ALTER USER hr ACCOUNT UNLOCK;
ALTER USER hr IDENTIFIED BY hr;

 

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Creating a Database Connection

To create a database connection, perform the following steps:

1.

Open Windows Explorer and double-click <your_path>\sqldeveloper\sqldeveloper.exe .

Note: If you receive a dialog window asking whether you want to migrate settings from a previous release, click No.

 

2.

In the Connections tab, right-click Connections and select New Connection.

 

3.

Enter HR_ORCL for the Connection Name (or any other name that identifies your connection), HR for the Username and Password, specify your <hostname> for the Hostname and enter ORCL for the SID. Click Test.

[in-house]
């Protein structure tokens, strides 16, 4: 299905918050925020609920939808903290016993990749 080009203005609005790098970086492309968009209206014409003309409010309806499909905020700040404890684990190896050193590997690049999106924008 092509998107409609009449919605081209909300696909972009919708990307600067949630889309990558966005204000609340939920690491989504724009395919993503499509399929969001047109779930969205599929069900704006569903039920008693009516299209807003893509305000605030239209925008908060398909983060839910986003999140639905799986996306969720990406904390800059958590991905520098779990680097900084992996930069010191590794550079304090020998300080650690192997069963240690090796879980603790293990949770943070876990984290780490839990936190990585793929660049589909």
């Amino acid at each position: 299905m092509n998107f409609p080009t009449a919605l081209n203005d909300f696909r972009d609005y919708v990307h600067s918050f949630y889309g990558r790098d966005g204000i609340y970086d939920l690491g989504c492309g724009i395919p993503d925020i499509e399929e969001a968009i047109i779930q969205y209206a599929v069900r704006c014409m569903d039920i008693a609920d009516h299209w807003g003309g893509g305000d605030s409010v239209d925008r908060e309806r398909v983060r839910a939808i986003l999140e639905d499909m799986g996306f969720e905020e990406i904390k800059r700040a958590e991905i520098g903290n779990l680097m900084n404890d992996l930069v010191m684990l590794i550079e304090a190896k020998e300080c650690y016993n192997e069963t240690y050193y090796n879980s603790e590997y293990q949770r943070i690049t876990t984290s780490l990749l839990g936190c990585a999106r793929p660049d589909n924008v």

4.

The status of the connection was tested successfully. The connection was not saved however. To save the connection, click Connect.

 

5.

Once the connection is saved, you will see the database in the list. Expand HR_ORCL.

 

6.

When a connection is opened, a SQL Worksheet is opened automatically. The SQL Worksheet allows you to execute SQL against the connection you just created.

 

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Browsing Your Database

The Connections Navigator in Oracle SQL Developer allows you to browse and edit database objects. This tutorial creates and debugs PL/SQL and uses a selection of tables from the HR schema. In this topic, you review the tables you will use later in the tutorial. Perform the following steps:

1.

Expand the Tables node.

 

2.

Click the EMPLOYEES table to view the table definition.

 

3.

To see the data, click the Data tab.

 

4.